POLICE Scotland officers will be deployed to London to assist in the policing of the Queen's funeral, the force confirmed.

It is not yet known exactly how many officers will make their way to the UK capital on Monday 19 September.

Hundreds of thousands of people have descended on London to queue to see the Queen's coffin as it lays in state, with up to 400,000 people expected to turn up to pay their respects.

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A spokesperson for the force said: "Mutual aid officers were deployed in Scotland under the command and control of our chief constable, Sir Iain Livingstone, to keep people safe as part of UK policing's response to the death of Her Majesty The Queen.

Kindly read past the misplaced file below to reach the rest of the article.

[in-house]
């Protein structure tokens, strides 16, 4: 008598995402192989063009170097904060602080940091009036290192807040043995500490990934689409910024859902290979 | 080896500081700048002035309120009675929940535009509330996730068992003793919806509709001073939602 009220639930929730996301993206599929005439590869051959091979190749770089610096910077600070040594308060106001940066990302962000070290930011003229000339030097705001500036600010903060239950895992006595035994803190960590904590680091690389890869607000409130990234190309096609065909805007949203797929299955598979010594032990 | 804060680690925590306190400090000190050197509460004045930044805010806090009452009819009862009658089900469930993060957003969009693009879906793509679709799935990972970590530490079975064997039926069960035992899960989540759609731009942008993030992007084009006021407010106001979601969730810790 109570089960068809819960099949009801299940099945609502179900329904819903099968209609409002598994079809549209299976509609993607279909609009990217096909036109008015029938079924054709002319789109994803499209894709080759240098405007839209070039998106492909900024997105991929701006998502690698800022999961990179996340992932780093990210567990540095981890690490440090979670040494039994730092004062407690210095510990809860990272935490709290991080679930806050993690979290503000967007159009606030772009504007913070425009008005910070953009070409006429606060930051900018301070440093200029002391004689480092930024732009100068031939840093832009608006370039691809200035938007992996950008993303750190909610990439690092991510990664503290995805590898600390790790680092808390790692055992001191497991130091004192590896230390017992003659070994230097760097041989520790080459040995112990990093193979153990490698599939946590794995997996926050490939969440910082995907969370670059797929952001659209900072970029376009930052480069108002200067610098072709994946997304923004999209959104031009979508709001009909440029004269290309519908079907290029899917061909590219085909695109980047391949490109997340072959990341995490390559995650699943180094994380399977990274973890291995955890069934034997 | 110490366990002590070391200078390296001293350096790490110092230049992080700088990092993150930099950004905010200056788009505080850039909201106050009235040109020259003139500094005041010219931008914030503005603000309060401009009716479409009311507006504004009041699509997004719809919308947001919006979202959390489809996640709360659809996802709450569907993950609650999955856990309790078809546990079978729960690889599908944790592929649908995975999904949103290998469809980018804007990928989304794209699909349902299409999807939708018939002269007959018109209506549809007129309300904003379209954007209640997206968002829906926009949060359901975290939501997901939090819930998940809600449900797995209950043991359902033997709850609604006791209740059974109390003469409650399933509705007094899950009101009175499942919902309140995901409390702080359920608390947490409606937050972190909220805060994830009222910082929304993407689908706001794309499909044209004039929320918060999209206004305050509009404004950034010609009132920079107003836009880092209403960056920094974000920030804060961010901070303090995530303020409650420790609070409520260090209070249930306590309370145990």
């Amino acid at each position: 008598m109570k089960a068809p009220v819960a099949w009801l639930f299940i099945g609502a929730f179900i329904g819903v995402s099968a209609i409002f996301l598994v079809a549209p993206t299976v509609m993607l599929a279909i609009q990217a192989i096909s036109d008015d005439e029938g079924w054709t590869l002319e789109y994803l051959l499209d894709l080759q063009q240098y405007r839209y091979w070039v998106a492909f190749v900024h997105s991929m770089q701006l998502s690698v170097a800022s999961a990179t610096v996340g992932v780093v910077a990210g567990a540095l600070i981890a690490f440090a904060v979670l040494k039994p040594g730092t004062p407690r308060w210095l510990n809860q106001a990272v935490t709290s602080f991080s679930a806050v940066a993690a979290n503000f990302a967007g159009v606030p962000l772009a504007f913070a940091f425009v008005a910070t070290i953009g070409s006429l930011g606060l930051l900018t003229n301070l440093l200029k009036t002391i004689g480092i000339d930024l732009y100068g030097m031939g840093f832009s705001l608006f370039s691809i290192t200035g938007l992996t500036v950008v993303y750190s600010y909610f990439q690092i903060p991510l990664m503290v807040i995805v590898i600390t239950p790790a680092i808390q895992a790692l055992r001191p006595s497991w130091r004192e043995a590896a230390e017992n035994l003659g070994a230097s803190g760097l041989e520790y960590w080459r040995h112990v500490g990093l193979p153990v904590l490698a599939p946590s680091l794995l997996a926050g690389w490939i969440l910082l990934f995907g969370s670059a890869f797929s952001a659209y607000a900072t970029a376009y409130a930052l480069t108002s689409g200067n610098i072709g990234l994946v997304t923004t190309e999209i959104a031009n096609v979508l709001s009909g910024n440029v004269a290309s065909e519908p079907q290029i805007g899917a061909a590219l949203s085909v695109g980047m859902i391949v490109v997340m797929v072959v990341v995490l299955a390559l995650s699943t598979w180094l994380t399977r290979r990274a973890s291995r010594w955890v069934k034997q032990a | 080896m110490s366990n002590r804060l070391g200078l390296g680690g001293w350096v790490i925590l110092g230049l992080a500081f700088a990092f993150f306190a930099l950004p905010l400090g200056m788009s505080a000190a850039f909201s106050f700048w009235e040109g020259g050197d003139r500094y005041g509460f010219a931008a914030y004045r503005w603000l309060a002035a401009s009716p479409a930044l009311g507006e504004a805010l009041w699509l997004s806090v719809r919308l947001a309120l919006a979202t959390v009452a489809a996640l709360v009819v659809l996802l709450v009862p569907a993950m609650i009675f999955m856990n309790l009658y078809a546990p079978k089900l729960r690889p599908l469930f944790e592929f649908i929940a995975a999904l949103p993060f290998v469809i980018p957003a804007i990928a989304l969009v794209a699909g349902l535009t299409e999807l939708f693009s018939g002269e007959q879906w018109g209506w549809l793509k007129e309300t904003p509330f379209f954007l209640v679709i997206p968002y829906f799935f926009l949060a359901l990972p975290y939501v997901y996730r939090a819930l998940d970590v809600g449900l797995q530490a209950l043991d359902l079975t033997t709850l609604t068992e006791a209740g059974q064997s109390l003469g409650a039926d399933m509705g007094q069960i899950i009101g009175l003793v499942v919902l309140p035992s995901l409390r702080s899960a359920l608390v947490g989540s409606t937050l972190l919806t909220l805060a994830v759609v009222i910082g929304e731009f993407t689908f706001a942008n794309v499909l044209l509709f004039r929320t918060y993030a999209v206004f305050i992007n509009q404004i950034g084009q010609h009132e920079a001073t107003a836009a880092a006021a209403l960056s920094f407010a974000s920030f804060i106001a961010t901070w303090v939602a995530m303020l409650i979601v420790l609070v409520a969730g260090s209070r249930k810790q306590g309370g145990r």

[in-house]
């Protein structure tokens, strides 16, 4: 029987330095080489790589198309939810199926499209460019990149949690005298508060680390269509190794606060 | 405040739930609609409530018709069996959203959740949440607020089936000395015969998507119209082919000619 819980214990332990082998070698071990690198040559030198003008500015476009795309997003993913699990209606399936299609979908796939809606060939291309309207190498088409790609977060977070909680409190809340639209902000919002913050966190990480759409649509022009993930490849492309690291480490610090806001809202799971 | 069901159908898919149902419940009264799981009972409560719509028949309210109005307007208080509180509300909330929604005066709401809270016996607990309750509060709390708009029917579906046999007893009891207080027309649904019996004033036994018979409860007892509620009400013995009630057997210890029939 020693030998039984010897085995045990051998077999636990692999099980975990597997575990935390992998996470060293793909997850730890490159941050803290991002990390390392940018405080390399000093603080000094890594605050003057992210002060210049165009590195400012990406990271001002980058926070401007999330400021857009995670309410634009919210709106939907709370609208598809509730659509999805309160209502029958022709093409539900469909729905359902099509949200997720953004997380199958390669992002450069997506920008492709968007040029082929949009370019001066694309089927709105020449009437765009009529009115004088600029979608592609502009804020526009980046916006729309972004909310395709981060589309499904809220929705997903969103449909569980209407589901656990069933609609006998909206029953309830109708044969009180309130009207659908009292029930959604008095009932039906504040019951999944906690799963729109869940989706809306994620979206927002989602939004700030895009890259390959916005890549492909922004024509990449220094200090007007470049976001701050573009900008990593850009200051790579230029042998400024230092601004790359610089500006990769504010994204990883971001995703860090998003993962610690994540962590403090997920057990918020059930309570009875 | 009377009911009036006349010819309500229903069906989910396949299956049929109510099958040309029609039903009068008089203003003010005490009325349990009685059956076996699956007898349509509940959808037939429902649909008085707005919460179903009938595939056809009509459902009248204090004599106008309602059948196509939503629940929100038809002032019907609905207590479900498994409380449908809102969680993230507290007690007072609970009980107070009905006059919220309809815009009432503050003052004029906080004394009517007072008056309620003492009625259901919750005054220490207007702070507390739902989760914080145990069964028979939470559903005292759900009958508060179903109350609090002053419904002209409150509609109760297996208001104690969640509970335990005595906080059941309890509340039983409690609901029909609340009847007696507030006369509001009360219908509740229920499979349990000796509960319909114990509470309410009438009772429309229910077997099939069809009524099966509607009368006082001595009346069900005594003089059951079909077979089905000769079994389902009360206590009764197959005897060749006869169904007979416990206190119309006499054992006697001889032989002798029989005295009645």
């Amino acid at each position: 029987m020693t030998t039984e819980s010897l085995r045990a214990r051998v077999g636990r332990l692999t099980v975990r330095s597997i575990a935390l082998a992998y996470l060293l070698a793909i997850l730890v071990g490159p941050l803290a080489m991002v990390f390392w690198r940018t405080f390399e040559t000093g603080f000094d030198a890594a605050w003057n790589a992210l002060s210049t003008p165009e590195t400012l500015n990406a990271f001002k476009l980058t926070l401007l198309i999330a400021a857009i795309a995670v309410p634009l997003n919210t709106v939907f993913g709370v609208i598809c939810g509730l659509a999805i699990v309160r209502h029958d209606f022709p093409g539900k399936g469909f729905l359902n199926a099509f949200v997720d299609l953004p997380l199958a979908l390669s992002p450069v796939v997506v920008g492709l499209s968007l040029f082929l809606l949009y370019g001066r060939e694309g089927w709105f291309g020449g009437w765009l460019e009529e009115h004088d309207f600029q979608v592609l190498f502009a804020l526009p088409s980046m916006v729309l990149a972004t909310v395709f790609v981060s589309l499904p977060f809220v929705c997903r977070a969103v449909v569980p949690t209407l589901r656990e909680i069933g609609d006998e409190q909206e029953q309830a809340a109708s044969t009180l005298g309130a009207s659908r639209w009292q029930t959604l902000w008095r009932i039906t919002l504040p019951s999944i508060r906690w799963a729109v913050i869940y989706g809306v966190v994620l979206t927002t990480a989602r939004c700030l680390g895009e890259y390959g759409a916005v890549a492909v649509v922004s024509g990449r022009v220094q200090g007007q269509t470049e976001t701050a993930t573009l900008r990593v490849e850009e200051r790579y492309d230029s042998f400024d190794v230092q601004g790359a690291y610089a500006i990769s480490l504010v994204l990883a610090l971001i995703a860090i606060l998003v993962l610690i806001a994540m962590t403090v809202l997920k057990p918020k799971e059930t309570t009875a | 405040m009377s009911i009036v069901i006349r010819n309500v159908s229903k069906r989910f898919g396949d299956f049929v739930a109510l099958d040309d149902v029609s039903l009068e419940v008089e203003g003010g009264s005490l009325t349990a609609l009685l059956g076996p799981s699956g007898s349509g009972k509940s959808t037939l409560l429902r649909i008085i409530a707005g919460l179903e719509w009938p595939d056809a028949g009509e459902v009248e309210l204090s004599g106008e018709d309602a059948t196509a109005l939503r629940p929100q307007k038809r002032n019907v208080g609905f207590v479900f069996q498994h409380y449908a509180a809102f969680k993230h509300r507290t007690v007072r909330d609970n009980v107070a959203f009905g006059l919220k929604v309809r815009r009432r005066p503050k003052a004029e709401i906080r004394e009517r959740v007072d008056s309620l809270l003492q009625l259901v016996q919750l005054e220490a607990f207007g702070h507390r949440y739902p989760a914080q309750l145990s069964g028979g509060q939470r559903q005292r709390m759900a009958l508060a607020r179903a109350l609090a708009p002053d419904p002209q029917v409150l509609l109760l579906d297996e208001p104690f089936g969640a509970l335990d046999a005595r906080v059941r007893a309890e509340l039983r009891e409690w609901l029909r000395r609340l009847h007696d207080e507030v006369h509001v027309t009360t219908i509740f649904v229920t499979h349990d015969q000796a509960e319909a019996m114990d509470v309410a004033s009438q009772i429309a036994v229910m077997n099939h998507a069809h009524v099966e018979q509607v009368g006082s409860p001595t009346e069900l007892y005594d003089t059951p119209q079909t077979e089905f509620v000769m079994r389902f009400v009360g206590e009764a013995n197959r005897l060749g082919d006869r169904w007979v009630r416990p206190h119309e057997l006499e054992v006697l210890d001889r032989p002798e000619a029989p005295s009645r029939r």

"The chief constable has also approved the deployment of Police Scotland officers to support the policing of Her Majesty's funeral in London."

The event will be the first state funeral since Winston Churchill's in January 1965. 

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Police Scotland has come under fire for the arrests of anti-monarchy protesters at King Charles proclamation in Edinburgh on Sunday.

Scottish politicians called the arrests "deeply troubling", with human rights groups and lawyers also voicing concern. 

Meanwhile, Labour leader Keir Starmer has told republican activists to show "respect" and not to "ruin" it for those mourning the Queen.